Further reading[edit]

Copeland, David. "'Join, or die': America's press during the French and Indian War." Journalism History (1998) 24#3 pp: 112-23 online Olson, Lester C. "Benjamin Franklin's pictorial representations of the British colonies in America: A study in rhetorical iconology." Quarterly Journal of Speech 73.1 (1987): 18-42.

v t e

Benjamin Franklin

January 6, 1706 – April 17, 1790 President of Pennsylvania
Pennsylvania
(1785–1788), Ambassador to France (1779–1785) Second Continental Congress
Second Continental Congress
(1775–1776)

Founding of the United States

Join, or Die
Join, or Die
(1754 political cartoon) Albany Plan
Albany Plan
of Union

Albany Congress

Hutchinson Letters Affair Committee of Secret Correspondence Committee of Five Declaration of Independence Model Treaty

Franco-American alliance Treaty of Amity and Commerce Treaty of Alliance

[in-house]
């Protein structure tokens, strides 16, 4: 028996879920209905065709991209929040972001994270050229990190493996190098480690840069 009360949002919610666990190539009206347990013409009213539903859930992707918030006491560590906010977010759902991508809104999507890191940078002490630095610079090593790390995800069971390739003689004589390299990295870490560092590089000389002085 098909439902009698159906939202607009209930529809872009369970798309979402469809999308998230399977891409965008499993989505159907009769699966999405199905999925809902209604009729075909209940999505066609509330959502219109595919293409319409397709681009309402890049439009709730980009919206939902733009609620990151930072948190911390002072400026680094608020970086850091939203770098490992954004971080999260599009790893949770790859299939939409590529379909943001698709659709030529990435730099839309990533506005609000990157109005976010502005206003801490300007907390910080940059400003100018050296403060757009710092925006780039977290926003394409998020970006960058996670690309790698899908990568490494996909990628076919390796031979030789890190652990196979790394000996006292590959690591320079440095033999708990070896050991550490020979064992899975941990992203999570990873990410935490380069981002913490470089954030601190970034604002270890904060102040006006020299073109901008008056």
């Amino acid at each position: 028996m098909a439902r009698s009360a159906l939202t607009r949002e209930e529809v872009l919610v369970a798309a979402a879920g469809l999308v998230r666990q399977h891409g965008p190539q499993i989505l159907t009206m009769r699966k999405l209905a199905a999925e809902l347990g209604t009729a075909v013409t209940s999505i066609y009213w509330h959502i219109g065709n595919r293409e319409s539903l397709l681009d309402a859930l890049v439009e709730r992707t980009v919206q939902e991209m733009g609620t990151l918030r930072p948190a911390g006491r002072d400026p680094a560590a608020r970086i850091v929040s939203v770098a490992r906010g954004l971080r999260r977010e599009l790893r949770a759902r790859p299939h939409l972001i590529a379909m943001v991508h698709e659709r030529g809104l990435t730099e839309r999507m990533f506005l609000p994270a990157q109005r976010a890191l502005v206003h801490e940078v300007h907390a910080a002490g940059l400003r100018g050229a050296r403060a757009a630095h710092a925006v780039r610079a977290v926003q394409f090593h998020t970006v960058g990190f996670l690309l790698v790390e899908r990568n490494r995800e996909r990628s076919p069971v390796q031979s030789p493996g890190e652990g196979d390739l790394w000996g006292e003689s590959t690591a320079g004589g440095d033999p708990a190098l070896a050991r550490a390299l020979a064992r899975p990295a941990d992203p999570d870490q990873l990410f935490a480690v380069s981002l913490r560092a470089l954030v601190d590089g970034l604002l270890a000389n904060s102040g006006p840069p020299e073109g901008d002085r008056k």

Staten Island Peace Conference Treaty of Paris, 1783 Delegate, 1787 Constitutional Convention Pennsylvania
Pennsylvania
Provincial Assembly Postmaster General Founding Fathers

Inventions, other events

Franklin's electrostatic machine Bifocals Franklin stove Glass armonica Gulf Stream exploration, naming, and chart Lightning rod Kite experiment Pay it forward Associators

111th Infantry Regiment

Junto club American Philosophical Society Library Company of Philadelphia Pennsylvania
Pennsylvania
Hospital Academy and College of Philadelphia

University of Pennsylvania

Philadelphia Contributionship Union Fire Company Early American currency Fugio Cent United States Postal Service President, Pennsylvania
Pennsylvania
Abolition Society Master, Les Neuf Sœurs Other social contributions and studies Gravesite

Writings

Silence Dogood
Silence Dogood
letters (1722) A Dissertation on Liberty and Necessity, Pleasure and Pain (1725) The Busy-Body
The Busy-Body
letters (1729) Pennsylvania Gazette
Pennsylvania Gazette
(1729–1790) Poor Richard's Almanack
Poor Richard's Almanack
(1732–1758) The Drinker's Dictionary (1737) "Advice to a Friend on Choosing a Mistress" (1745) "The Speech of Polly Baker" (1747) Observations Concerning the Increase of Mankind, Peopling of Countries, etc. (1751) Experiments and Observations on Electricity
Experiments and Observations on Electricity